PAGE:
A Weird Imagination

256 color terminals

The problem

By default, terminals on Linux only use 8 colors (or 16 if setup to use bright variants instead of bold text). Everything else on a modern computer uses 24-bit color, allowing for millions of colors. More colors in the terminal would allow for better syntax highlighting and color output of various commands to be more readable.

In practice, while a few terminals support full 24-bit RGB color (at least Konsole does), it is not widespread enough to be used much. On the other hand, most terminals support 256 colors, which is significantly better than just 8.

Setting up 256 color terminals

Testing 256 color support

First, check if your terminal already supports 256 colors. You will probably want to rerun this check for confirming that you get 256 colors when connecting to another computer over ssh and/or inside a screen or tmux session if you use those programs. tput gives various information about the terminal, including how many colors it supports:

$ tput colors

The script 256colors2.pl linked from this guide on setting up 256 color terminals will attempt to display all of the colors, making it clear if your setup is actually displaying the colors correctly. For a pure shell solution which also displays the numbers, use

for i in $(seq 0 255)
    printf '\033[1;38;5;%dmcolor %d\n' "$i" "$i"

Basic support

As your terminal program almost certainly supports 256 colors and is merely not telling the terminal about it, the fix is to correctly set the $TERM variable to announce 256 color support to the commands running in your terminal.

I did so in a very simple way by adding the following to by ~/.bashrc:

if [ -n "$DISPLAY" -a "$TERM" == "xterm" ]; then
    export TERM=xterm-256color

The Fedora project's page on 256 color terminals includes a more comprehensive script that supports more terminal programs.

Those pages suggest that Debian/Ubuntu need the ncurses-term package in order for 256 color terminals to work properly, but that information is apparently out of date as I do not have that package installed.

When using ssh, the TERM variable of the client is visible to the server, so this should also make 256 color terminals work over ssh as long as the computers you are connecting to have the xterm-256color terminfo.

GNU Screen and Tmux

As GNU Screen and Tmux act like terminal emulators, they also need to be configured to support 256 colors. In my ~/.screenrc, simply added the following from here:

# enable 256 color support
term screen-256color

That makes screen always claim to its clients that it can display 256 colors. If it can't actually do so, it will map the colors down to the standard 8 color space. This does have the side effect of making the colors look a bit worse when using 8 color terminals due to color schemes for 256 colors being designed for closer colors being okay, but that's a minor problem because it's rare you will run across such a terminal (FingerTerm on my Nokia N9 is the only one I use).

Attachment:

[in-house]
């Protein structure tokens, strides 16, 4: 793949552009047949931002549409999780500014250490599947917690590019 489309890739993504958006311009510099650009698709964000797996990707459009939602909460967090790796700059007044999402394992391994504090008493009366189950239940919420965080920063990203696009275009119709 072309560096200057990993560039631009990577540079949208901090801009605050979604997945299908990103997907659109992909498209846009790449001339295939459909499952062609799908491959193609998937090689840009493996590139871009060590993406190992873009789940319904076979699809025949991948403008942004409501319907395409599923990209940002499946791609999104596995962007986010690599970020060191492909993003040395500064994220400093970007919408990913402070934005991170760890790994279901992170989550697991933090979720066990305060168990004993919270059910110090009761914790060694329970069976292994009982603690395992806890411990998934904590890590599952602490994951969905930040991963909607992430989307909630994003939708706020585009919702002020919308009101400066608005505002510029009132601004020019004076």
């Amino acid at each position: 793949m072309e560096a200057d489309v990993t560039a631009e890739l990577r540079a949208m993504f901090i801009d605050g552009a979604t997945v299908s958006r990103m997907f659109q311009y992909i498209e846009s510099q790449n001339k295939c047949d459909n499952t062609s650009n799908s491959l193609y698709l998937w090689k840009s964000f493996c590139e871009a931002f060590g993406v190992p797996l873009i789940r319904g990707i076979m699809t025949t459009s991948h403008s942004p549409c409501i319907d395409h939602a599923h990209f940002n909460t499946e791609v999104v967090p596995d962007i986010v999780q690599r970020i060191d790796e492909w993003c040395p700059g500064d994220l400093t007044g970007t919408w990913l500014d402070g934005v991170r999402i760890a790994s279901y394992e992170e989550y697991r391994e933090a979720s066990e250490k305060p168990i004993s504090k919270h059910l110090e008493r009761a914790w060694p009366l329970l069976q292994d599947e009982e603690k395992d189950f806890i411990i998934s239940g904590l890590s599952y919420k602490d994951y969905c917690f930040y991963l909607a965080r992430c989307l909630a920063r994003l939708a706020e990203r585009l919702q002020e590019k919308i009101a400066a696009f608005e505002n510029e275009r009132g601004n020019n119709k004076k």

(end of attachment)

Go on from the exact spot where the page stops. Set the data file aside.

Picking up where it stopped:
In order to get GNU Screen to work properly, we had it claim to be GNU Screen with 256 color support. To get Tmux to work properly, we also have it claim to be GNU Screen with 256 color support.

Vim and CSApprox

At this point, all of your terminals should have 256 color support, including when nesting ssh and screen/tmux, but we haven't actually accomplished anything unless you really like looking at the color patterns output by 256colors2.pl.

To check if vim supports 256 colors, install xterm-color-table.vim (using Vundle) which adds the :XtermColorTable command to vim (it also works in gvim; make sure you are actually running console vim). I did not have to do anything special, but if it does not work for you, look into these workarounds.

You probably have color schemes that specify colors for GUI Vim in 24-bit color. Since our terminal is 256 colors, not 24-bit color, those cannot be used directly. The solution is CSApprox. CSApprox approximates 24-bit color with your terminal's available 256 colors, making console vim look almost as good as gvim.

How does it work?

Normally, terminals display whatever text is sent to them directly to the user. Not all characters are actually displayable, particularly control characters exist specifically to have special meanings outside of being shown directly to a user. Newlines and tabs are two of these special characters which tell the terminal to move the cursor to a different location instead of displaying a character immediately.

For more advanced commands, terminals support a whole range of ANSI escape codes which begin with the control character 0x1b (or \033 in octal) followed by [. Some of these commands are for changing the foreground or background color of text. From the script above

printf '\033[1;38;5;%dmcolor %d\n' "$i" "$i"

sets the color to $i (which replaces %d in the format string) because \033[ starts the escape sequence, 1; means to make it bold, and 38;5; is the code for setting a foreground color for a 256 color terminal, followed by the color number itself and then m terminates the command telling the terminal to interpret the rest of the string as normal text. Changing the 38 to 48 makes a command for setting the background color instead.

If you want to set colors for an 8-color terminal, the ANSI colours table on this page will show the proper code. It's a little more complicated because instead of having one command with an argument, each color is actually a separate command.


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